Myofascial pain conditions, including those associated with temporomandibular joint and muscle disorder (TMD) affect millions of people. These conditions are extremely difficult to treat, often leaving patients with a poor quality of life. The long-term objective of this application is two-fold: 1) to elucidate novel cellular signaling mechanisms underlying the development of mechanical hyperalgesia, a major symptom associated with myofascial pain conditions such as TMD and 2) to use this scientific endeavor as a training vehicle for acquiring the knowledge and skills needed to become a successful independent pain scientist. P2X3 receptors are nonselective cation channels that have been implicated in nociceptive processing, including the mediation of mechanical hyperalgesia. TRPV1 and TRPA1 (TRPV1/A1) channels have also previously been implicated in the development of mechanical hyperalgesia in muscle. They are suggested to be inflammatory signal integrators following the activation of pro-inflammatory receptors. Preliminary data suggests direct activation of P2X3 induces mechanical hyperalgesia and pretreatment of the same muscle with TRPV1/A1 antagonists inhibits this hyperalgesia. Calcium permeable P2X3 channel activation could lead to the initiation of signaling cascades which results in the activation of kinases such as CaMKII and PKC, which are known to sensitize TRP channels. This study proposes to use behavioral assays, calcium imaging, and biochemical means to characterize the functional interactions between P2X3 and TRPV1/A1. These same techniques will also be used to elucidate the signaling pathways mediating these interactions. The identification of new mechanisms underlying mechanical hyperalgesia during myositis conditions could contribute to alternative treatment strategies for the management of TMD and other muscle pain conditions.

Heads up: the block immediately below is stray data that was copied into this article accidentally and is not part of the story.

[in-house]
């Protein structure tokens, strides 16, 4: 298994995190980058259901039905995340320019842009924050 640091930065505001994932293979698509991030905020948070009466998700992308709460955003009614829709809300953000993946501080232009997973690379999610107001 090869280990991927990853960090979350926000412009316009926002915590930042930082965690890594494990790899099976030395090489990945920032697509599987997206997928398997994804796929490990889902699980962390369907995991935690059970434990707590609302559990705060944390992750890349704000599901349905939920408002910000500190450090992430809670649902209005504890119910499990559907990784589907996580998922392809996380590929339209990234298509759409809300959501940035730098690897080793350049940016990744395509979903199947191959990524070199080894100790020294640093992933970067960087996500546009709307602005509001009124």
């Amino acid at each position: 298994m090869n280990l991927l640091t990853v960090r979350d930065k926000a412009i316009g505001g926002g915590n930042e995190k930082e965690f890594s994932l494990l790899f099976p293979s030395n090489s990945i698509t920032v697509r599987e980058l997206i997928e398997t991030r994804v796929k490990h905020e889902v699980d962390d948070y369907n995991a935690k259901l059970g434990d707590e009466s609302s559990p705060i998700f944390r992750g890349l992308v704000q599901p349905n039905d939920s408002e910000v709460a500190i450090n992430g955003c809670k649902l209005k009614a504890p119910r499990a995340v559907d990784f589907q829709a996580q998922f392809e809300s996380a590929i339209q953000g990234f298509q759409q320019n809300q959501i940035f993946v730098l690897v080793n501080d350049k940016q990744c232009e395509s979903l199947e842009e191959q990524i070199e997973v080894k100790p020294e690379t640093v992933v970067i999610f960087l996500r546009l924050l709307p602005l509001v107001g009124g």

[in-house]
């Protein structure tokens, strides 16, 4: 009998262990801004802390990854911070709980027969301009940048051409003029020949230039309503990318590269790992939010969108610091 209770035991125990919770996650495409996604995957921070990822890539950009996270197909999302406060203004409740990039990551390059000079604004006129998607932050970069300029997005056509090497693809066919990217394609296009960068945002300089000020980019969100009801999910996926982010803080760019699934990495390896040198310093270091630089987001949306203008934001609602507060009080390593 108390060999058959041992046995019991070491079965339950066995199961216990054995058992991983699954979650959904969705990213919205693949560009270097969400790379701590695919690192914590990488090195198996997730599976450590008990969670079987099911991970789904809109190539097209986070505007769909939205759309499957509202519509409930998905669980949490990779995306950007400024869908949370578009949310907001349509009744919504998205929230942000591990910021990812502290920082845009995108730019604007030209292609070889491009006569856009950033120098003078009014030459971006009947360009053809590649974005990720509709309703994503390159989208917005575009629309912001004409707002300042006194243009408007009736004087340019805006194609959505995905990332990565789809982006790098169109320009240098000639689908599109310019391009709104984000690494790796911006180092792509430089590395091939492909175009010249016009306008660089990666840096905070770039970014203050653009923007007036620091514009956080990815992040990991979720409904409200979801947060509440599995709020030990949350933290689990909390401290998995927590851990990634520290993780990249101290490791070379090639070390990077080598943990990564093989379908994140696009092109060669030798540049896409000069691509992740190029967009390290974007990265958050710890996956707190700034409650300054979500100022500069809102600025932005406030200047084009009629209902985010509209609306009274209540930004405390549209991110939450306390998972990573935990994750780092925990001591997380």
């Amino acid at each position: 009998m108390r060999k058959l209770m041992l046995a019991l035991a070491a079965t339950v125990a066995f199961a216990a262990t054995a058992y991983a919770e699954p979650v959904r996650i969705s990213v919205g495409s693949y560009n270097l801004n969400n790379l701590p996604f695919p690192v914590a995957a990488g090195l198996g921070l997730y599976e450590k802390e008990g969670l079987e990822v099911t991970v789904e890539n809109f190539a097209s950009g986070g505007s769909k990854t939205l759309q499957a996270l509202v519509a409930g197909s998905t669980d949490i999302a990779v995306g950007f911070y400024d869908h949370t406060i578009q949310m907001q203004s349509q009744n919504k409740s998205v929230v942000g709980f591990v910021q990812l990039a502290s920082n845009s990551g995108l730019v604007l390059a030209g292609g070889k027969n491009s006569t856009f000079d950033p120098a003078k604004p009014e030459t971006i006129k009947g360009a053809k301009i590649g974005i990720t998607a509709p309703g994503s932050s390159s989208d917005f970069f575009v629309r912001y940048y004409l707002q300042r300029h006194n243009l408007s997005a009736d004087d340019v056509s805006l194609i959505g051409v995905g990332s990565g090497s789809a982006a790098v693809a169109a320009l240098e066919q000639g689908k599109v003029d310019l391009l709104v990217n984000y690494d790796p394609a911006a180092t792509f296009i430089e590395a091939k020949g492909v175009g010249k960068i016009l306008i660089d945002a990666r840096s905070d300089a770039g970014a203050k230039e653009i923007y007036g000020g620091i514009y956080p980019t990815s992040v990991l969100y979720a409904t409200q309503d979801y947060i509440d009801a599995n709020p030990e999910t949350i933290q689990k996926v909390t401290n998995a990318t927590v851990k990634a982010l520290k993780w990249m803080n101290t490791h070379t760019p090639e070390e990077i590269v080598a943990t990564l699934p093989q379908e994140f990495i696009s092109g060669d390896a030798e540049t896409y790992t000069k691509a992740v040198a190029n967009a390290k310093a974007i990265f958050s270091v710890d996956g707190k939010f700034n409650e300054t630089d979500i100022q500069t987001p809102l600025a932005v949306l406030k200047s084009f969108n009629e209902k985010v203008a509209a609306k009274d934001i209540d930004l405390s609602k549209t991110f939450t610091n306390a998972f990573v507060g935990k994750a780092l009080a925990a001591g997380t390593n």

Orofacial muscle pain particularly that associated with temporomandibular joint and muscle disorder affects approximately 12% of the population. The currently available treatments are inadequate because of the ambiguity surrounding the underlying pathology of the condition. In accordance with the missions of the NIDCR and the FOA: PA-10-108 this study proposes to 1) determine novel cellular mechanisms linking purinergic and TRP channels which could serve as future therapeutic targets and 2) provide a vehicle for the development and training of a rising pain scientist.